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ACLU says CISPA fixes still won't protect your privacy

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The authors of the year's most contentious Internet bill in Congress think they've allayed your privacy concerns.

But just like when this happened last year, privacy advocates don't agree.

On Monday, Mike Rogers (R-Mich.), author of the controversial Cyber Intelligence Security Protection Act (CISPA) told reporters that he'd agreed to several amendments to the bill before it goes before the House of Representatives for a vote. He wanted to address privacy concerns, he said, especially considering the fact that the White House could veto the bill if it's too invasive.

CISPA is meant to make it easy for companies that are being hacked to share what they know with government agencies. But opponents of the bill fear it will allow companies to handily bypass existing privacy laws, and, in the event of an attack on their networks, openly share individuals' personal information with the government.

The text of the amendments isn't yet public, but the biggest change appears to be removing a clause that would allow the government to use information acquired through CISPA for any "national security purposes."

The American Civil Liberties Union (ACLU) remains skeptical.

"We haven't seen text, but going on the general description reported in the press, they do not address the fundamental problems with the bill," Michelle Richardson, the ACLU's cybersecurity and privacy lobbyist, told the Daily Dot. The biggest concerns, "like lack of civilian control of domestic Internet programs and preventing companies from sharing personal information," appear to be untouched by amendments, she said.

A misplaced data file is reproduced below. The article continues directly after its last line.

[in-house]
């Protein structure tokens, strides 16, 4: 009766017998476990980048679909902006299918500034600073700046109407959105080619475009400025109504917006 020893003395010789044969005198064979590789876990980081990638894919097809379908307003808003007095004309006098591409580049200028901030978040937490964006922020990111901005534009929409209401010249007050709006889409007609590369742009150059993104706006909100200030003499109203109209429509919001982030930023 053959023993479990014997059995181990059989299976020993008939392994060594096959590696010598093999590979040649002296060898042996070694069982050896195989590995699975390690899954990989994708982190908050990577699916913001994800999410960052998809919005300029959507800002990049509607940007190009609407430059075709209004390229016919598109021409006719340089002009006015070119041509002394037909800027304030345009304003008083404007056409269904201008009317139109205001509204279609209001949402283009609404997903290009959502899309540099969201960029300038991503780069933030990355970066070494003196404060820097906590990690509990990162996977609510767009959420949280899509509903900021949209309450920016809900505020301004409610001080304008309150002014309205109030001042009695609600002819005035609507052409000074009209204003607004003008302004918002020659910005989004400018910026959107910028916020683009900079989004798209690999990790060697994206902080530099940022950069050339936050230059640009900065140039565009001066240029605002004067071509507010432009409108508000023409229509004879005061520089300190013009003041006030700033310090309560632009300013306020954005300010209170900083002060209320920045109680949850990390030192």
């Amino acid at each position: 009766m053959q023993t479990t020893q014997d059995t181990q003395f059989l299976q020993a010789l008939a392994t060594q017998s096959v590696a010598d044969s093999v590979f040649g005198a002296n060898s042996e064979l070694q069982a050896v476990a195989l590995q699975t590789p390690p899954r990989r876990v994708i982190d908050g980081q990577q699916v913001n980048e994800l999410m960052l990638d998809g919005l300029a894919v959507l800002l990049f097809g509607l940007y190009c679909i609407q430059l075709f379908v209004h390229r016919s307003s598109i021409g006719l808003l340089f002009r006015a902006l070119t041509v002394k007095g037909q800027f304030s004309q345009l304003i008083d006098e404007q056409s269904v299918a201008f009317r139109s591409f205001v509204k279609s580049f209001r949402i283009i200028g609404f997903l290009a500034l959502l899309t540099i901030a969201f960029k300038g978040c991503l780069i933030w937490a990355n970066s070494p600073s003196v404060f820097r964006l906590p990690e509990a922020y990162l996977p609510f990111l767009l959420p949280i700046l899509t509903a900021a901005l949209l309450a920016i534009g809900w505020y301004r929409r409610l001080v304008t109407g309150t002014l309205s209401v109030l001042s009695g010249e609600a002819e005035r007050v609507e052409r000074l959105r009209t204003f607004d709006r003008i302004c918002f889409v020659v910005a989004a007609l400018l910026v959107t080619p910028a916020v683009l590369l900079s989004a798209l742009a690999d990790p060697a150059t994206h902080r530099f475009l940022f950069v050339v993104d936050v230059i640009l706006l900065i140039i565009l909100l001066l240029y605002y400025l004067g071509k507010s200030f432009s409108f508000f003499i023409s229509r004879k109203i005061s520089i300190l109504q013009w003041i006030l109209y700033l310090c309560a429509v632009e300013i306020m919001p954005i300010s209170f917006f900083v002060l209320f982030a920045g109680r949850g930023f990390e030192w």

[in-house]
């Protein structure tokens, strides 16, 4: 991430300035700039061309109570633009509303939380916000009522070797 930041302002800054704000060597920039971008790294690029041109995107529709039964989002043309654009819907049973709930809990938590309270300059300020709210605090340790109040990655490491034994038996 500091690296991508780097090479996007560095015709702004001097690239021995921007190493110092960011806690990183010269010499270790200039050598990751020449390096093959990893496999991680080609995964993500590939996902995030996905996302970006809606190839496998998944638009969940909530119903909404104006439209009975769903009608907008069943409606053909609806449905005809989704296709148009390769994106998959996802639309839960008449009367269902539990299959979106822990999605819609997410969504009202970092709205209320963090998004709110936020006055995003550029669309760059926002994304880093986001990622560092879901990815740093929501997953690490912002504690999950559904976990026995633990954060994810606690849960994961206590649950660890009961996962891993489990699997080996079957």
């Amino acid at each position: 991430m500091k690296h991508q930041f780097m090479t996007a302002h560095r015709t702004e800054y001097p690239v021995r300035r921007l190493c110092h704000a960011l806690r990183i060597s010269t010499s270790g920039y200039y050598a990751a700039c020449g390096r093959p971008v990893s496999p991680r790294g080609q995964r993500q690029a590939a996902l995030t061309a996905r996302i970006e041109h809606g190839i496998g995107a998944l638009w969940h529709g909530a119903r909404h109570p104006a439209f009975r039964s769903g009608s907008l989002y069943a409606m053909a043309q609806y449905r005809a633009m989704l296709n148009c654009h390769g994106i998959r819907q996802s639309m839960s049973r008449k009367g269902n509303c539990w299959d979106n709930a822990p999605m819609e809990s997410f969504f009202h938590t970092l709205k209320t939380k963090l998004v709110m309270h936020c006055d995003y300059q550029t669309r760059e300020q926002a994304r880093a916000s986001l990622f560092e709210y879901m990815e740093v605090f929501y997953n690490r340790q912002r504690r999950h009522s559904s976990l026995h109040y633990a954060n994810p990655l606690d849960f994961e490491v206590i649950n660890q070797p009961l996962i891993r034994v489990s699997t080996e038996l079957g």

During CISPA's initial draft stages in 2011, the bill's other author, Dutch Ruppersberger (D-Md.), consulted with the ACLU on how to maintain user privacy. They couldn't come to an agreement. When reintroducing the bill in February, Ruppersberger touted that he'd "listened to the privacy groups," and specifically named-dropped the ACLU. In response, Richardson tweeted  "But they didn't fix [the privacy issues we highlighted] and we opposed [the bill]. Still do."

CISPA, it's worth noting, went through this same cycle of privacy concerns and proposed amendments when it was first being debated in the House in 2012. It ended up passing there, though no one picked it up in the Senate. Before that vote, though, Rogers amended the bill to say that the government could only use personal information gleaned through CISPA in five scenarios, including cases of suspected conspiracy to commit terrorism.

Last week, Rep. Adam Schiff (D-Calif.) said he planned to introduce his own amendment to the bill, calling for an automated system that would strip out “personally identifiable information” from the data companies hand over to the government.  CISPA’s sponsors haven't publicly commented on that proposal.

The date isn't yet set, but CISPA 2.0 will likely go before a House vote the week of April 15.

Photo of Ruppersberger via WIkimedia Commons